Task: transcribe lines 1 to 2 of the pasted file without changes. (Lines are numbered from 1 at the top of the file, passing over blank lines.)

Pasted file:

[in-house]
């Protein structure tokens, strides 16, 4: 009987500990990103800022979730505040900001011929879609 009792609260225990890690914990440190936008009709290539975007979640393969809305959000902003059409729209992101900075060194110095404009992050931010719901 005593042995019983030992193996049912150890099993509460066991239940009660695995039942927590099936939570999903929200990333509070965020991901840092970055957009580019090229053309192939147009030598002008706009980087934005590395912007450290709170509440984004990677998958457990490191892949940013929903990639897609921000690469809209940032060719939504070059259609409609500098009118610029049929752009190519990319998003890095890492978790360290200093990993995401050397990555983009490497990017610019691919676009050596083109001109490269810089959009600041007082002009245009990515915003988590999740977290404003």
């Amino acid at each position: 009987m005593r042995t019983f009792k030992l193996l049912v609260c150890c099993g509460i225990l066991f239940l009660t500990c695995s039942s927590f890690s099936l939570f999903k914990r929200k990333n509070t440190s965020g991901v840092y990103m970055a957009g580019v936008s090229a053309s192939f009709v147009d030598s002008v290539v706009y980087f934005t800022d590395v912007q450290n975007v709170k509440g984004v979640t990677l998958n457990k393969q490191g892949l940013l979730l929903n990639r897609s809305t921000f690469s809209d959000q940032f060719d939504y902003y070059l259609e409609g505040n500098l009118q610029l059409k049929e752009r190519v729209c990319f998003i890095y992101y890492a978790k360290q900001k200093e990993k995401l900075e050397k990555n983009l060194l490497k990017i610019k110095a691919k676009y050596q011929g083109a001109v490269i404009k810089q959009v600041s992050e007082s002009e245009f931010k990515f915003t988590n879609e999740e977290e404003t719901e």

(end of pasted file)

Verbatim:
[in-house]
């Protein structure tokens, strides 16, 4: 009987500990990103800022979730505040900001011929879609 009792609260225990890690914990440190936008009709290539975007979640393969809305959000902003059409729209992101900075060194110095404009992050931010719901 005593042995019983030992193996049912150890099993509460066991239940009660695995039942927590099936939570999903929200990333509070965020991901840092970055957009580019090229053309192939147009030598002008706009980087934005590395912007450290709170509440984004990677998958457990490191892949940013929903990639897609921000690469809209940032060719939504070059259609409609500098009118610029049929752009190519990319998003890095890492978790360290200093990993995401050397990555983009490497990017610019691919676009050596083109001109490269810089959009600041007082002009245009990515915003988590999740977290404003």